Stricter operating conditions for Germany’s Siemens in Russia introduced after the uproar over the supply of gas turbines to Crimea have not seriously affected the revenue of the company in Russia, the President of Siemens Russia and Central Asia Dietrich Moeller told TASS in an interview on Wednesday.
“I would not say that this [effect on revenues in Russia due to tougher operating conditions] is noticeable. We do not actually have any problems with private clients. Certainly, matters of sanctions and matters of localization are playing a continuously greater role regarding state clients. However, we continue investing in Russia,” the top manager said.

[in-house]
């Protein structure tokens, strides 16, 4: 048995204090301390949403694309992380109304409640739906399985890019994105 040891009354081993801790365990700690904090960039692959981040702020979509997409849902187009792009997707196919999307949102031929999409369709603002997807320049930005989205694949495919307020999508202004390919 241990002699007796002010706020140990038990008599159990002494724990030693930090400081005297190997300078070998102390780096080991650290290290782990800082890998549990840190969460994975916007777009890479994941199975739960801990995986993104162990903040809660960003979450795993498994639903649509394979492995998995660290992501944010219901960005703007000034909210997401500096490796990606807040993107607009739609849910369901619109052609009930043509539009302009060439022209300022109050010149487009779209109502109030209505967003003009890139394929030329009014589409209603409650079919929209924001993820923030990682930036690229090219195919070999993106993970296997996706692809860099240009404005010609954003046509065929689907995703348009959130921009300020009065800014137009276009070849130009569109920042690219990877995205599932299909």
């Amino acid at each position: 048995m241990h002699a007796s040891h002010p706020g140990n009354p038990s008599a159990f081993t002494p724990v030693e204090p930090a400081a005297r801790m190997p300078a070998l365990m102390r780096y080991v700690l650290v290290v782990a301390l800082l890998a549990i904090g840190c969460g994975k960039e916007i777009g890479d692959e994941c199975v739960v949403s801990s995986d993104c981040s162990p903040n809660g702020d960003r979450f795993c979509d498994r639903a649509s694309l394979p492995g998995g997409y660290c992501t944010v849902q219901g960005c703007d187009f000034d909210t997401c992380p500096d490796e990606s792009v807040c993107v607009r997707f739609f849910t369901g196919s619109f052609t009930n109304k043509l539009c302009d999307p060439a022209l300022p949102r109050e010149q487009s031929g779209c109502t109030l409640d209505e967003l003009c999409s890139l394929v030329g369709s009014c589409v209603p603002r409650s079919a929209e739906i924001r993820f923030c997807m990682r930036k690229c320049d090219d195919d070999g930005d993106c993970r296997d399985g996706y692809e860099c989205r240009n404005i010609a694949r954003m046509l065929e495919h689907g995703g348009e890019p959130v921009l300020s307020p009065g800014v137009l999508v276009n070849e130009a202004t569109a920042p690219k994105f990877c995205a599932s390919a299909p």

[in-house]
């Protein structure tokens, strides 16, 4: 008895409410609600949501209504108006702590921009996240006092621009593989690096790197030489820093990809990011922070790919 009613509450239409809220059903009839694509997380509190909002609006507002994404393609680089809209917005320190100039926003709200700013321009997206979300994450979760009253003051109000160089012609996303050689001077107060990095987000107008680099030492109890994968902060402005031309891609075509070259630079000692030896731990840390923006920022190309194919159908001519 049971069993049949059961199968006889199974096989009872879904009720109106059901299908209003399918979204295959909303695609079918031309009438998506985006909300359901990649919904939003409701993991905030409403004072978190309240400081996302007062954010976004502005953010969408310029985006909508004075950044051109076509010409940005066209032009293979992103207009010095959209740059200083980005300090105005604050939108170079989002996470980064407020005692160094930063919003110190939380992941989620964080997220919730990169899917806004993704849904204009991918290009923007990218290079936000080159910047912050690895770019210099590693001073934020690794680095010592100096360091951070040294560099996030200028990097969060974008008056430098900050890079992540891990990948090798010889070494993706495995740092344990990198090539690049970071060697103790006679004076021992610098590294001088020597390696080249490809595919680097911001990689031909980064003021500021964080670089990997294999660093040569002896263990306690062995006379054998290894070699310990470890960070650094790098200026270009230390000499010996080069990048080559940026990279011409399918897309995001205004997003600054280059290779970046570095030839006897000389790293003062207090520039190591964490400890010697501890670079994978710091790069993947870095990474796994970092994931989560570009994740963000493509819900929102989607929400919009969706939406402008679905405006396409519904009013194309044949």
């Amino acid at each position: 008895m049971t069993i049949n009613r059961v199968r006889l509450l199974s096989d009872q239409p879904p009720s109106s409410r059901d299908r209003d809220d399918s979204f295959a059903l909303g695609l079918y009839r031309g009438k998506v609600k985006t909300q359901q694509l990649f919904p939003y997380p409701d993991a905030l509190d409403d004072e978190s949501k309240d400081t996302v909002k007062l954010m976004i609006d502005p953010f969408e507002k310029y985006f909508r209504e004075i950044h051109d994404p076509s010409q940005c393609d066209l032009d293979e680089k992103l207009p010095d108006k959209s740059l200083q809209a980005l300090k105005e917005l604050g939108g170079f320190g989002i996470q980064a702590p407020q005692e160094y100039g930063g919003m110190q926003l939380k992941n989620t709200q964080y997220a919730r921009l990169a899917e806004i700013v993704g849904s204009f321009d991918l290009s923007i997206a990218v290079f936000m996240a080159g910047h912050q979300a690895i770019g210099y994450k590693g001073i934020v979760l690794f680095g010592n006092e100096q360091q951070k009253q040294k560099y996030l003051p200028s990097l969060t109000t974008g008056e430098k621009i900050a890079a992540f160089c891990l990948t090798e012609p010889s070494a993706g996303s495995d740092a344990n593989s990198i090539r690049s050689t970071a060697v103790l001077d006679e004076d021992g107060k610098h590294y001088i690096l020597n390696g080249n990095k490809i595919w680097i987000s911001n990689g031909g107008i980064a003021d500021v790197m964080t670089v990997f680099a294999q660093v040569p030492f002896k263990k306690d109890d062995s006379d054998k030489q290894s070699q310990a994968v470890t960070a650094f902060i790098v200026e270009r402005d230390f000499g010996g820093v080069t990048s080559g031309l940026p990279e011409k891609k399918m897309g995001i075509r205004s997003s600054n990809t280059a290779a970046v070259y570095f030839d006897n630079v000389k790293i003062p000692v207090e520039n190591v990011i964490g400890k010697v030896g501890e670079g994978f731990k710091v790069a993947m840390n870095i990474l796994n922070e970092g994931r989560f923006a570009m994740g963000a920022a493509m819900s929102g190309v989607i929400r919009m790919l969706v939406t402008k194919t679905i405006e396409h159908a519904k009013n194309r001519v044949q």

Siemens has recently signed contracts for the construction of a power plant in Nizhnekamsk with TAIF and completed delivery of two gas turbine equipment packages to the Groznyy Thermal Power Plant, Moeller said.
The European Union extended sanctions against Russia on August 4 last year due to the supply of Siemens turbines for thermal power plants to Crimea. The delivery became the grounds for a legal battle.
“It is obvious that we monitor contracts more closely in respect of the ultimate use of the equipment after the stated events. However, I would like to note again that many events occurred in Siemens’ history in Russia over the last 165 years. I hope this story with turbines will not interfere with our business,” he added.